Effective Communication and Interpersonal Interaction in Health and Social Care Of the two theories I considered, the one of greatest relevance to practice was Argyle’s Theory. This theory was most relatable to experience and the logic of it made it understandable in terms of how it was applied in practice. There was nothing irrational about the way this theory worked, it was straightforward and accessible to a reader who wished to take a particular circumstance into consideration and apply the theory to it. In comparison, Tuckman’s theory was relatively vague and did not consider anything to do with how interaction took place outside of a group setting. The Communication Cycle of Argyle’s also made each stage of the process easier to consider and I could also think about how dependent each stage was on the latter or next, in terms of its potential outcome. One thing I did consider a disadvantage of Argyle’s Theory, was the fact that Argyle did not consider the actual context of where the communication took place. For example the way that furniture was arranged in relation to where people communicated with one another. It was quite mechanistic and structured whereas human communication often is not. Argyle has expressed that eye contact is vital and facial expressions are the key to communication, however he makes little mention of how this can be achieved in relation to the cycle and how environment and context influence the way in which people are able to communicate. If people are unable to define facial expressions because of shadows and lighting in a room then what they are trying to express is lost. If there is a need to be able to make eye contact and define facial features then the need should be there to be in the right setting in order to be able to distinguish between the non-verbal communication they are making and the potential for misinterpretation in what they are conveying needs to be acknowledged. One example of how Argyle’s Theory is observable in practice is in the hospital setting, for example on an orthopaedic ward. The communication would start when an idea occurs; the orthopaedic patient is bored, he thinks it a good idea to buy a crossword. The patient would then secondly code the message. This would be the patient putting their wish to buy a crossword puzzle book into whatever medium they chose wish to communicate with. This might be in the form of a text message to their family, words to the nurse on the orthopaedic nurse or in through sign language. Thirdly the Patient would send the message; by this point the patient has conveyed the message through communication that they would really like a crossword puzzle book. Next would be the message being received, This is where the family of the person they are planning to visit in the afternoon receives the text message, or the nurse on the ward hears that the patient would like to make a request for something. The message would have been decoded at this point. This is when the relatives or the orthopaedic nurse must now decode what is being asked of them. This example is relatively straightforward but it should also be remembered that if someone has difficulties in communicating what they want then the message might be lost in translation along the way. For example if the person with the broken leg has had a stroke and their speech has been affected then what they want and what they are actually able to ask for might be two very different things. If the message is decoded wrongly by the patient’s carer who wants the crossword puzzle book then he might not actually get what he wants. Finally the message would be understood; if decoding has occurred correctly then the message about what the orthopaedic patient wants will have been understood and the cycle can begin again. Tuckman’s theory can also be applied to practice. For example; four health care practitioners; an occupational therapist, a mental health nurse, a ward nurse and a consultant are...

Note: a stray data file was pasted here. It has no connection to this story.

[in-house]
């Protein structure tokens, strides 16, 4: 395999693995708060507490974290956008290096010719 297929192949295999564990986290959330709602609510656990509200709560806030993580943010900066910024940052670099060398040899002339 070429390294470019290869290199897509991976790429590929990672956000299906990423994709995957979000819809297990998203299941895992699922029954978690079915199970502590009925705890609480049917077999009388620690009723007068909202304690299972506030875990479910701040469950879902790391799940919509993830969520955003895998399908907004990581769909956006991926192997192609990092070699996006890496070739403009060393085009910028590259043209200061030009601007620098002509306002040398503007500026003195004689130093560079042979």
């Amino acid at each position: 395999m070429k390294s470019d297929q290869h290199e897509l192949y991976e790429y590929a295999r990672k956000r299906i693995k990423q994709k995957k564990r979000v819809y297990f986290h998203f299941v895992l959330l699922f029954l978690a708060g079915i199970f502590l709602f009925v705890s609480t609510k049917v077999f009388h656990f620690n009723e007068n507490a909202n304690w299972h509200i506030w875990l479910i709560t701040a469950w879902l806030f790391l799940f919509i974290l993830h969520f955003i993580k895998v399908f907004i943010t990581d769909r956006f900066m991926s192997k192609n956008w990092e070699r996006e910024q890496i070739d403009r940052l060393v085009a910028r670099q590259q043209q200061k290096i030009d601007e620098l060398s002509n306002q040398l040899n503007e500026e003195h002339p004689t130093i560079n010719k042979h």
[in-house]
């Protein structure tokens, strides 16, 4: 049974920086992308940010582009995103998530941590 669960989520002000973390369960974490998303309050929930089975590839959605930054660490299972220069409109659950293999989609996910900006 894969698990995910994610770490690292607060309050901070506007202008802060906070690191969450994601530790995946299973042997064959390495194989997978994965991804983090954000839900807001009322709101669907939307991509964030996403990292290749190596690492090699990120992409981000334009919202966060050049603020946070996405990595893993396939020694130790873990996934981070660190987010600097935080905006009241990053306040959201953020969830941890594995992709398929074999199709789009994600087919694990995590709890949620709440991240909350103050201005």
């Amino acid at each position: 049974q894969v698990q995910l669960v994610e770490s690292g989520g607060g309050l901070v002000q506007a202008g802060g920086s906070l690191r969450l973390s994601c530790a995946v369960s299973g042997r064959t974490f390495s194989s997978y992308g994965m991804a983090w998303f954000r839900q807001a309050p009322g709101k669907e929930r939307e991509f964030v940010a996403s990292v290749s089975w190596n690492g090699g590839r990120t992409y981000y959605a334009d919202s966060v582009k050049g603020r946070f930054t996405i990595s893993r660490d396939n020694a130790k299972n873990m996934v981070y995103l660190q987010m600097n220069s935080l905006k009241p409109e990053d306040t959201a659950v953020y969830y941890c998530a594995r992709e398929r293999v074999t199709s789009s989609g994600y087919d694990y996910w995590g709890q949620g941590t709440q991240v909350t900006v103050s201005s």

References: Cassidy, K. 2007. Tuckman revisited: Proposing a new model of group development for practitioners. Journal of Experiential Education 29, no. 3: 413–7.
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